[DllImport("kernel32.dll")] public static extern Int32 CloseHandle(
 IntPtr hObject
If you want to know more information on the types
conversions between c++ and c#, I suggest you
searched for the
topics: "Marshaling Data with Platform Invoke".
Basically, if you put there what is logically
true, it will work. sometimes, a bit tuning is
After I have these functions declared, all I need
to do is wrap them with a simple class and use
it. I've put the declarations in a separate class
called ProcessMemoryReaderApi, only to be more
organized. The main utility class is called
ProcessMemoryReader. This class has a property
named ReadProcess, this property is from the type
System.Diagnostics.Process, this is where you put
the process you want to read its memory.
The class has a method which opens the process in
the read memory mode:
public void OpenProcess()
 m_hProcess = ProcessMemoryReaderApi.OpenProcess(
 ProcessMemoryReaderApi.PROCESS_VM_READ, 1,
The PROCESS_VM_READ constant tell the system to
open the process in read mode, and the
m_ReadProcess.Id states what process do I want to
The most important method in the class is the one
that reads the memory from the process:
public byte[] ReadProcessMemory(
 IntPtr MemoryAddress, uint bytesToRead, 
 out int bytesReaded)
 byte[] buffer = new byte[bytesToRead];
 IntPtr ptrBytesReaded;
 bytesToRead,out ptrBytesReaded);
 bytesReaded = ptrBytesReaded.ToInt32();
 return buffer;
This function declares a byte array in the
requested size and read the memory with the API.
Simple as that.
And finally, the method that close it all:
public void CloseHandle()
 int iRetValue;
 iRetValue = 
if (iRetValue == 0)
 throw new Exception("CloseHandle failed");
Step 3 - Using the class
Well, here comes the fun part. Using the class 
in order to read Minesweeper memory and reveal
the map. In order to use the class you must 
first instantiate it:
 pReader = new 
then, you need to set the process you want to 
read its memory, here is an example of how to get 
the Minesweeper progress, once it is loaded, and 
set it as the ReadProcess property: 
System.Diagnostics.Process[] myProcesses 
 = System.Diagnostics.Process.GetProcessesByName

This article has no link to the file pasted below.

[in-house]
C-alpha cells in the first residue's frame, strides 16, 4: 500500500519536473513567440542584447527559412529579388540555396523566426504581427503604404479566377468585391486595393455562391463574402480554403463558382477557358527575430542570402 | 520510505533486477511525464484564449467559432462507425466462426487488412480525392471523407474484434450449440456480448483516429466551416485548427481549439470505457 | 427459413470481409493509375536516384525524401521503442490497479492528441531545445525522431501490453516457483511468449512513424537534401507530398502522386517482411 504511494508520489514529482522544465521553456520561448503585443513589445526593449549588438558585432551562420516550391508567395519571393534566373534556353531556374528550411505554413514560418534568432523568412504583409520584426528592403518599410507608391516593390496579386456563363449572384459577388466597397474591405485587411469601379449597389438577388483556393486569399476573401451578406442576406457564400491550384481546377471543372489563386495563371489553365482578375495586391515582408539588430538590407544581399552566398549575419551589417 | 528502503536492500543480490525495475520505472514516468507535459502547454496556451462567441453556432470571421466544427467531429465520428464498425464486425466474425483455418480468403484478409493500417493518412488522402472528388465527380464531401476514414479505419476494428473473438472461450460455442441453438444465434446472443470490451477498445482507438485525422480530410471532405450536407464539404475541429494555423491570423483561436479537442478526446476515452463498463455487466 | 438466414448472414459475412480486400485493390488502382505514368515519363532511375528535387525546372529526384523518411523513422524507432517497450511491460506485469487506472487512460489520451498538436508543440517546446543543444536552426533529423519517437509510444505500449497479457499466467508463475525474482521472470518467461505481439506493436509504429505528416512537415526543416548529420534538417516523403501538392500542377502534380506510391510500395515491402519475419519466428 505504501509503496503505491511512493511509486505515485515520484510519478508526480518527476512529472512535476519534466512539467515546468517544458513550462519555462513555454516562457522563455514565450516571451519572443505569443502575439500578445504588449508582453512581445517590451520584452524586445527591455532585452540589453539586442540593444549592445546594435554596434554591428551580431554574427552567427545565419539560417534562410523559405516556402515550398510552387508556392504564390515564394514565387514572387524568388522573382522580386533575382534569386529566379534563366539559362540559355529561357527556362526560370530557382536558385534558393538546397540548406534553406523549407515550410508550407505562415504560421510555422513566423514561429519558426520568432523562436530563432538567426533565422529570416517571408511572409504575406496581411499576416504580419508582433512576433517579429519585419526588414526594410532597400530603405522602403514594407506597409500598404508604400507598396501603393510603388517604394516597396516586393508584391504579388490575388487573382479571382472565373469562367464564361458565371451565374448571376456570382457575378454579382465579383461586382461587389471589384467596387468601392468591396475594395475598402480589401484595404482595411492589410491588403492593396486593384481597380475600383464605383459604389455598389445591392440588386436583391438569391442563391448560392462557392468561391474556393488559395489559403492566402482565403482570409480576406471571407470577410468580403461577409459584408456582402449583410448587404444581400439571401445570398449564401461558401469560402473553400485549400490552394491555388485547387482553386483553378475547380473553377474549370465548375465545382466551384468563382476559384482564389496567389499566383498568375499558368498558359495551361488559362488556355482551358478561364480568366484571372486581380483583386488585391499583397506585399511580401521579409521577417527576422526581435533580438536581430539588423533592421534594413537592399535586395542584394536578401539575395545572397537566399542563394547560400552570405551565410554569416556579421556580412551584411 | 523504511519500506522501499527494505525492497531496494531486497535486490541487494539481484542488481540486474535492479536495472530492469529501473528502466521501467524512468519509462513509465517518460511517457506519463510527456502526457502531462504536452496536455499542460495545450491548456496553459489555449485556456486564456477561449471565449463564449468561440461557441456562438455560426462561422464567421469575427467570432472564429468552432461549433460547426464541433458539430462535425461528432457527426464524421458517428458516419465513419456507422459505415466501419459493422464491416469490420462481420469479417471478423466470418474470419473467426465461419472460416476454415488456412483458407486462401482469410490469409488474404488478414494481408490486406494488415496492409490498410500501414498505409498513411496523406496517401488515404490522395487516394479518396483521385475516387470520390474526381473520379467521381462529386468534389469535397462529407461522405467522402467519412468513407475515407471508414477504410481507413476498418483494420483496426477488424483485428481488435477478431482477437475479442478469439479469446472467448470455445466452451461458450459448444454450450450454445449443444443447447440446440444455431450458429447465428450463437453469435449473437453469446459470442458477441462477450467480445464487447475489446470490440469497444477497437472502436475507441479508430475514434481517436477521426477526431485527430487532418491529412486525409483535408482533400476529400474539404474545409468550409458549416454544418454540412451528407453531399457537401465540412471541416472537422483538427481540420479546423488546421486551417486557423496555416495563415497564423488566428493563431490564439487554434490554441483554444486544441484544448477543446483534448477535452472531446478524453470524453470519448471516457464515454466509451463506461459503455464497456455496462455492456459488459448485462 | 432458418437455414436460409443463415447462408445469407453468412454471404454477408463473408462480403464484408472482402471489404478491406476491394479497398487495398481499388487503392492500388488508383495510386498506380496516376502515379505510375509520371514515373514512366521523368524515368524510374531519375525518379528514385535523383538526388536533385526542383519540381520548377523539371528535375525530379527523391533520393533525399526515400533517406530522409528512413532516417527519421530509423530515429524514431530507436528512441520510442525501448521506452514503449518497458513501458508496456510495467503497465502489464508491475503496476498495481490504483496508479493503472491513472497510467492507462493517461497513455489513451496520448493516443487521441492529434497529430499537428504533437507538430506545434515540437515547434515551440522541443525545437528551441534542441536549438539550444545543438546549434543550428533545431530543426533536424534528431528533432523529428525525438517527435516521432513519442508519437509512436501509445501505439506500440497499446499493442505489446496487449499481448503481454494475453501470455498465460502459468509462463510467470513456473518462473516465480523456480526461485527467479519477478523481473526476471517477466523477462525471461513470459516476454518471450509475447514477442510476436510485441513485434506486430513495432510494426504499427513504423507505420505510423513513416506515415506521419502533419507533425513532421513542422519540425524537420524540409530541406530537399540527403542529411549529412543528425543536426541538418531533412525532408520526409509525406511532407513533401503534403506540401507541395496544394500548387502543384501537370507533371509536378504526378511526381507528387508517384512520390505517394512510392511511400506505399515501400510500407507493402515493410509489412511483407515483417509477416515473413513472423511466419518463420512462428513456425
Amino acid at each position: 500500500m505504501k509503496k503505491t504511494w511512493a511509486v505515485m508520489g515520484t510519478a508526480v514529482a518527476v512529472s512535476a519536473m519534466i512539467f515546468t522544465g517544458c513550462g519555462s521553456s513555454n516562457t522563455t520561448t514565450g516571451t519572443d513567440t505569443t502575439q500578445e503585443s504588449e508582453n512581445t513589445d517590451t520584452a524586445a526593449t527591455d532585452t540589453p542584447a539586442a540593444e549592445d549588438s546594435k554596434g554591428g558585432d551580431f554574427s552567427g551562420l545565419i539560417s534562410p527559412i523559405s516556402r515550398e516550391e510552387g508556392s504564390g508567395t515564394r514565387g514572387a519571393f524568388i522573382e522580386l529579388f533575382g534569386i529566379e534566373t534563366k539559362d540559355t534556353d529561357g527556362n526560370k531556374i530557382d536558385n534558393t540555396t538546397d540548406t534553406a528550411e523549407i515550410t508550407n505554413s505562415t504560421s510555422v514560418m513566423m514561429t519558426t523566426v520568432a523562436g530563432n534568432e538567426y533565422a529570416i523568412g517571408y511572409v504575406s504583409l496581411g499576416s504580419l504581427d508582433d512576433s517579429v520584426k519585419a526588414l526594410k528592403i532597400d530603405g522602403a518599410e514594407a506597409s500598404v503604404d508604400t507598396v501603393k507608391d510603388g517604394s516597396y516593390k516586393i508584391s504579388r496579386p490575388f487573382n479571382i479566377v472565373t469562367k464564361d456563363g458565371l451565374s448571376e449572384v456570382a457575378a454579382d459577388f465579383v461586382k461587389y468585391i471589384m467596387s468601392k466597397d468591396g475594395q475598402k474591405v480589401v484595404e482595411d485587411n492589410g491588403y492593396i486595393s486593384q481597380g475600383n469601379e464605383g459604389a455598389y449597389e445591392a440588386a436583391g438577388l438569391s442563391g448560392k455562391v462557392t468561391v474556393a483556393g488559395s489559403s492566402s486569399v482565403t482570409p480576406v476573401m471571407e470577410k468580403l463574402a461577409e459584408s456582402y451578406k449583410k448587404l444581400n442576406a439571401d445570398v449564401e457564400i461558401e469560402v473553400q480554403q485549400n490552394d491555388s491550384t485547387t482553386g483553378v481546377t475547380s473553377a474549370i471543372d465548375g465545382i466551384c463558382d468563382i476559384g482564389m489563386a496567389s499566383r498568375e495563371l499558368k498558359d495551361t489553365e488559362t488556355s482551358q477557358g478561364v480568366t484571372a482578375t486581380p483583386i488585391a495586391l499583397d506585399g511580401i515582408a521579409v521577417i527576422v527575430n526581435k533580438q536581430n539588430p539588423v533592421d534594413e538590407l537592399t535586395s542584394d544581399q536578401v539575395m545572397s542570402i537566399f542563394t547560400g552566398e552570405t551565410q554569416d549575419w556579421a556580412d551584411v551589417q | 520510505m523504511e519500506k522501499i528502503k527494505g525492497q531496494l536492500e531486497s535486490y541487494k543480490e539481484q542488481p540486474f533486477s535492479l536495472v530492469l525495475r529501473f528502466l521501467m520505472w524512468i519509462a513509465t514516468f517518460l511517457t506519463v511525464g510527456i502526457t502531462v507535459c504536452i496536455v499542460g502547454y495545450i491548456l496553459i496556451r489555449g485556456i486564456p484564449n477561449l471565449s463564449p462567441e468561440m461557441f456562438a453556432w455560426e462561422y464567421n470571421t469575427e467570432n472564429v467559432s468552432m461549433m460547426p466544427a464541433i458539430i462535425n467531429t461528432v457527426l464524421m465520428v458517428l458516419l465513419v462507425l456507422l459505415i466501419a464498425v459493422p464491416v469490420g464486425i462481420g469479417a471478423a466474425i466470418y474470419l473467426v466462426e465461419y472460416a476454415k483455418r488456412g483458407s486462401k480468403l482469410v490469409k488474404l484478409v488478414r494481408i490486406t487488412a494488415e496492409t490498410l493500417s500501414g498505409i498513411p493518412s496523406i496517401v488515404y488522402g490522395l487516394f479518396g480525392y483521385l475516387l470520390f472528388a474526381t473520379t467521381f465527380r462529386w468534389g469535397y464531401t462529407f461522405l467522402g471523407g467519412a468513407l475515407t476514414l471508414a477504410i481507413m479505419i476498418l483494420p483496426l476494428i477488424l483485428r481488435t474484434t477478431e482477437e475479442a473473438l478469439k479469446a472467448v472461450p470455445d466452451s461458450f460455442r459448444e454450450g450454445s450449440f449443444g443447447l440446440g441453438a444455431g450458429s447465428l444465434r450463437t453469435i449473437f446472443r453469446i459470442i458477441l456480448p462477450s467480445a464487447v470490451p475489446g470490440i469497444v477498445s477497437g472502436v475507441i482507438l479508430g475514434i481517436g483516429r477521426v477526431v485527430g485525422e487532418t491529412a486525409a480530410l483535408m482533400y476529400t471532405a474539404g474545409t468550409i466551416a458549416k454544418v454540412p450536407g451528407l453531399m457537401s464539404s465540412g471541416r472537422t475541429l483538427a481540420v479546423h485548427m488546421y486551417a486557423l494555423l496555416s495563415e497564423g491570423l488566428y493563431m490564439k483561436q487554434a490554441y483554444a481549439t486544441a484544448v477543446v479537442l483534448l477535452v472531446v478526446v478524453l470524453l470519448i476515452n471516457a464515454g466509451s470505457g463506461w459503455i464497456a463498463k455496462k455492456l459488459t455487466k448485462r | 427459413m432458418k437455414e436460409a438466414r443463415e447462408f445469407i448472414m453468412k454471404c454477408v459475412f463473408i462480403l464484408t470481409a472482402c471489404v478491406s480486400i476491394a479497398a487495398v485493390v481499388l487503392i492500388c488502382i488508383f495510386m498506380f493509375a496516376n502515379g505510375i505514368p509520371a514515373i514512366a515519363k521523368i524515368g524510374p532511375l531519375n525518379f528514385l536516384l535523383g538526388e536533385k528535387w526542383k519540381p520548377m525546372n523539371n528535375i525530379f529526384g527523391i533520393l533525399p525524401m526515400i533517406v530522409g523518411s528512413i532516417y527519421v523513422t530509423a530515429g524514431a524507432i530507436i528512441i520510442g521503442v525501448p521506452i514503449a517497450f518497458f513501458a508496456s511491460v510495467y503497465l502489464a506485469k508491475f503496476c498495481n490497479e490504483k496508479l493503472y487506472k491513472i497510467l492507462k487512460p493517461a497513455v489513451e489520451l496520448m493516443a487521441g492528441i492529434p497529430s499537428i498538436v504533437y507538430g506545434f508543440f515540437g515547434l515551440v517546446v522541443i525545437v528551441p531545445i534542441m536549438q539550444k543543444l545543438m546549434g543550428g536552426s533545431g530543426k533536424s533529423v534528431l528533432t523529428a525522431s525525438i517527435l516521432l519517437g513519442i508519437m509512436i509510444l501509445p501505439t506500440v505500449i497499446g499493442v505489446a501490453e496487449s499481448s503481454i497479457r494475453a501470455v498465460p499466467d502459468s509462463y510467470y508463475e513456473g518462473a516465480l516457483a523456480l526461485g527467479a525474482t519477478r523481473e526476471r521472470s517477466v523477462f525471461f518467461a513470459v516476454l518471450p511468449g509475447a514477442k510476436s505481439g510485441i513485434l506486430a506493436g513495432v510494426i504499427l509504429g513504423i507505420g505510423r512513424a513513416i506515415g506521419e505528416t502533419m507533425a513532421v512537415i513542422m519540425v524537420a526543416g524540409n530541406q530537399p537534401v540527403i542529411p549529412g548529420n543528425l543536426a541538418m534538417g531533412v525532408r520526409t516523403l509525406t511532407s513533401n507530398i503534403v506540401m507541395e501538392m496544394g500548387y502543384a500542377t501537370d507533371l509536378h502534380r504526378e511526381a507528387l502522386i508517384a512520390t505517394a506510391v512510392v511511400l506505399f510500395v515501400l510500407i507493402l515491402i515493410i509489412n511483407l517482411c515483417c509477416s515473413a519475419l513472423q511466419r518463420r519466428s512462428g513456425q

pReader.ReadProcess = myProcesses[0];
and all we need to do now is Open the process,
read the memory, and close it when we finish.
Again, here is an example of how its been done.
Here I read the memory address that represent 
the Width of the map.
int iWidth;
byte[] memory;
memory = pReader.ReadProcessMemory(
(IntPtr)0x1005334,1,out bytesReaded);
iWidth = memory[0];
that simple!
In conclusion I present you the full code that
reveals the map of mines. Don't forget, all the 
memory places I'm accessing are places found in 
the first section of this article..
// resource manager for the picture of the mine
System.Resources.ResourceManager resources = 
 new System.Resources.ResourceManager(
 pReader = new 
System.Diagnostics.Process[] myProcesses = 
// take first instance of minesweeper you find
if (myProcesses.Length == 0)
 "No MineSweeper process found!");
pReader.ReadProcess = myProcesses[0];
// open process in read memory mode
int bytesReaded;
int iWidth, iHeight, iMines;
int iIsMine;
int iCellAddress;
byte[] memory;
memory = pReader.ReadProcessMemory(
 (IntPtr)0x1005334,1,out bytesReaded);
iWidth = memory[0];
txtWidth.Text = iWidth.ToString();
memory = pReader.ReadProcessMemory(
 (IntPtr)0x1005338,1,out bytesReaded);
iHeight = memory[0];
txtHeight.Text = iHeight.ToString();
memory = pReader.ReadProcessMemory(
 (IntPtr)0x1005330,1,out bytesReaded);
iMines = memory[0];
txtMines.Text = iMines.ToString();
// delete the previous button array
// create new button array, for drawing 
// the mine map
ButtonArray = new System.Windows.Forms.Button
int x,y;
for (y=0 ; y